Local business suffers hangover from government shutdown

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WESTON, Mo. --Effects of the government shutdown, now ongoing for more than nine days, have been widely documented the past few weeks.

But among the hundreds of thousands of furloughed federal workers are employees of the Alochol and Tobacco Tax and Trade Bureau. The TTB approves new breweries, beer recipes and labels. That might sound trivial, but for some people in the metro, it's more than beer, it's business.

Brewers like the Weston Brewing Company are steeped in tradition.

As a small craft brewery, the company relies on being tapped in to the ever changing taste buds of thirsty customers who expect new and innovative recipes and seasonal brews on a regular basis.

"I mean its very common for us to do, I mean we might do one that only lasts for a couple of months and now that's at a total stop," Corey Weinfurt, co-owner of the brewery since 2005 told FOX 4.

In July, the Weston Brewing Company said they invested hundreds of thousands of dollars in a canning machine as the company moves away from bottled beer. But the changeover also meant new labels, which are subject to approval by the TTB. Without it, the new machine and the canning process are at a standstill.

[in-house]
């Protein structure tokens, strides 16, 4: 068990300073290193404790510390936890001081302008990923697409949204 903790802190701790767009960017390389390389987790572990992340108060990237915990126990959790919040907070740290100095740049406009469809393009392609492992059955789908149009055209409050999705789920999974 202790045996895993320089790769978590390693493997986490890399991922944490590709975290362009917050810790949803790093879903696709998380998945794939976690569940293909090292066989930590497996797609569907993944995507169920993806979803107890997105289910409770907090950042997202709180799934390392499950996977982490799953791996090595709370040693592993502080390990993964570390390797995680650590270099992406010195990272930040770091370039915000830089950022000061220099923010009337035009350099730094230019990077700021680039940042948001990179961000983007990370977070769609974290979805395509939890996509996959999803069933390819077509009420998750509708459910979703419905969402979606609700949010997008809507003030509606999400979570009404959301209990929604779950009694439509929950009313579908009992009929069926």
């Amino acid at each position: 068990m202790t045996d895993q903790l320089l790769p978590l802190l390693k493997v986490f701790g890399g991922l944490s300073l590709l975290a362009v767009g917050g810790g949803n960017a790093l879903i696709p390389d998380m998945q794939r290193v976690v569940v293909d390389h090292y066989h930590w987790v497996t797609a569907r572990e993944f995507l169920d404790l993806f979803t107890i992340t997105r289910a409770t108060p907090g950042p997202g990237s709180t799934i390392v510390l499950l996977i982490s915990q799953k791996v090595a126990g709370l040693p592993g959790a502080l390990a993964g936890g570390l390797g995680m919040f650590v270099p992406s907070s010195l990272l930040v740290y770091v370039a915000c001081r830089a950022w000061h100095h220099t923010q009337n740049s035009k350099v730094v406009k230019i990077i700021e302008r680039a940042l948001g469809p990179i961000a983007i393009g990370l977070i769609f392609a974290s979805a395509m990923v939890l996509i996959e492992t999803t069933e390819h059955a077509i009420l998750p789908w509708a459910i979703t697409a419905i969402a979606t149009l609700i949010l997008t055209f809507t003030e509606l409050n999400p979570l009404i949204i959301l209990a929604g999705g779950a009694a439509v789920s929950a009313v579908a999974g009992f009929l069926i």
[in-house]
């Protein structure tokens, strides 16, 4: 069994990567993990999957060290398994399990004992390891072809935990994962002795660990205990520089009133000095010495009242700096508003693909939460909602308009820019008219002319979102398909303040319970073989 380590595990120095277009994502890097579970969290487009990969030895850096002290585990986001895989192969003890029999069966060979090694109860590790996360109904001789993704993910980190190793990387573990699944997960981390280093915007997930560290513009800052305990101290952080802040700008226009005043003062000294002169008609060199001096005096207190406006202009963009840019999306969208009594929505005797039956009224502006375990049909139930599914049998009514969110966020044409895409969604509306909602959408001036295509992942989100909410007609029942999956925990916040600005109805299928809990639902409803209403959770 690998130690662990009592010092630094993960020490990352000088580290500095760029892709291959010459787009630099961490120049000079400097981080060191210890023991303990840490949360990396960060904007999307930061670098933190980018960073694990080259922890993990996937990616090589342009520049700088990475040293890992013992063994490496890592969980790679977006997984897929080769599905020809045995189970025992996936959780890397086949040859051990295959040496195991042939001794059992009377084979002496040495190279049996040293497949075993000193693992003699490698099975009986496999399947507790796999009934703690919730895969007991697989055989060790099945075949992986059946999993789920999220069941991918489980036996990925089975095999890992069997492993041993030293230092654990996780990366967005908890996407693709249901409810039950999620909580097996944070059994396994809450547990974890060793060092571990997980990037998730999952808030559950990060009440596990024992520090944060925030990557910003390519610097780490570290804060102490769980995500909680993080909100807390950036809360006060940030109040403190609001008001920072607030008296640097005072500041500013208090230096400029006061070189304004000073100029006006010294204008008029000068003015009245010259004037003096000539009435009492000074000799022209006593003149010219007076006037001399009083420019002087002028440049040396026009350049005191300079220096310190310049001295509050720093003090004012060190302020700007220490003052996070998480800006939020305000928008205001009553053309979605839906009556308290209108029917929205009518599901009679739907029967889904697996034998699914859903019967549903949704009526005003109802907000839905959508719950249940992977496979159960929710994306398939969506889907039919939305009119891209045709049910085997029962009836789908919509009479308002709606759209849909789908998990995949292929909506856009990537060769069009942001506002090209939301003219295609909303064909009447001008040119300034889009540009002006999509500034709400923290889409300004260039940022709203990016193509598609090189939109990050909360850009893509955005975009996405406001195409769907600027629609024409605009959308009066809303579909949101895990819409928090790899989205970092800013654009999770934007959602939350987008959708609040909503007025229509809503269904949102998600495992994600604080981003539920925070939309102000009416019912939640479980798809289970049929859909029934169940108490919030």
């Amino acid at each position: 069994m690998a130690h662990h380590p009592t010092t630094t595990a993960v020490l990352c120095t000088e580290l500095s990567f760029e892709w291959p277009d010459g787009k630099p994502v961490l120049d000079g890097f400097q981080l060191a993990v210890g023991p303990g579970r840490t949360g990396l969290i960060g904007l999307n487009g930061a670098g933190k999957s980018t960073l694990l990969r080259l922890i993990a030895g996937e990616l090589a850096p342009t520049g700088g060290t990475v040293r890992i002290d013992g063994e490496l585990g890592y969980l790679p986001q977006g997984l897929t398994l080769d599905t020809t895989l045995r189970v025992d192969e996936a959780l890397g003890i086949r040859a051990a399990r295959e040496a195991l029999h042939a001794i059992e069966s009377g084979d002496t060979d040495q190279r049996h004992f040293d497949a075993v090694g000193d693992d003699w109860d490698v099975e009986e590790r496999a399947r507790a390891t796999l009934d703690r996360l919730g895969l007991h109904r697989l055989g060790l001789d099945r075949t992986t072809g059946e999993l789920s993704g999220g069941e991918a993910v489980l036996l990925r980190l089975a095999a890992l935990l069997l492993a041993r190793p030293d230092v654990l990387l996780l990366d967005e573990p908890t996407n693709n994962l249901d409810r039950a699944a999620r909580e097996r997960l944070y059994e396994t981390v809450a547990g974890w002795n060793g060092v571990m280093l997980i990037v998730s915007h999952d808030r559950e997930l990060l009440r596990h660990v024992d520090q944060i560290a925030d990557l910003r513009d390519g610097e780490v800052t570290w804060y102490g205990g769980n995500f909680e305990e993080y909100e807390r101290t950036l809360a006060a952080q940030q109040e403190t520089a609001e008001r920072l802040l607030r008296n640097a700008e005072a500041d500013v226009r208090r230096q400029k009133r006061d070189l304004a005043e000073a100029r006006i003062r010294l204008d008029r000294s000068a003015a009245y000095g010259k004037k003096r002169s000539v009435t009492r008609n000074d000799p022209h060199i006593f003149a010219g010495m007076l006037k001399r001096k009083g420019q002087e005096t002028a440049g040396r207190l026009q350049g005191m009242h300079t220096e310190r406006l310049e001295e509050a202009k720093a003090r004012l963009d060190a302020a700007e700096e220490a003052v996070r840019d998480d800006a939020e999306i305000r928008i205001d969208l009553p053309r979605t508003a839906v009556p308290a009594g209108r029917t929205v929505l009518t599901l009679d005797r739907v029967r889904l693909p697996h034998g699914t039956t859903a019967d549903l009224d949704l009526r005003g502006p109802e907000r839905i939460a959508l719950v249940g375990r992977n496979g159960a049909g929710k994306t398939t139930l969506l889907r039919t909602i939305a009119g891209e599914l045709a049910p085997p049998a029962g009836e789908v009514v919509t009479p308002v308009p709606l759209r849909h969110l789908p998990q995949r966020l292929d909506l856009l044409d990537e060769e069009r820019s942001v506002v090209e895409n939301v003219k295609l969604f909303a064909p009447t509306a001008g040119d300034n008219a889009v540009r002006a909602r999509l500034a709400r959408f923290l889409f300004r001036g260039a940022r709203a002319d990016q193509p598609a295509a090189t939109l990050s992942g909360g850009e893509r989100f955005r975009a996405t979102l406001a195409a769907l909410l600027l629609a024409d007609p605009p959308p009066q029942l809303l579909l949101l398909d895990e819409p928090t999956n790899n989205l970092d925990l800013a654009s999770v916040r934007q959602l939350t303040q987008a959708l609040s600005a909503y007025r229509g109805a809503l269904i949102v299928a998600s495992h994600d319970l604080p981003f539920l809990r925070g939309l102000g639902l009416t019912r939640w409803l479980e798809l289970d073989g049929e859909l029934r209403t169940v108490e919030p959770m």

"If anyone is going to do a new Spring seasonal, this is the time you'd normally be getting a label through for Spring seasonals and no one can do that," said Weinfurt.

Weinfurt said three of the company's new can labels were pushed through before the shutdown but one of their more popular brews, O'Mally's Stout, has been lost in the shutdown.

"It's kind of an ongoing process of chatting with the person at the end of the line and they're usually pretty good about it, but unfortunately now there isn't anyone at the other end of the line," he said.

And as long as the Stout isn't being canned and sold, Weinfurt said the business is losing at least 25% of its profits.

"We do 12 probably, different brands. And if only three of those can switch over to the canning line we've invested in, every month it will affect us more and more," said Weinfurt.

"This particular thing is rough for a small business." he added.

Weinfurt said if the shutdown continues, customers are likely to see less and less selection on store shelves since new recipes aren't being processed.

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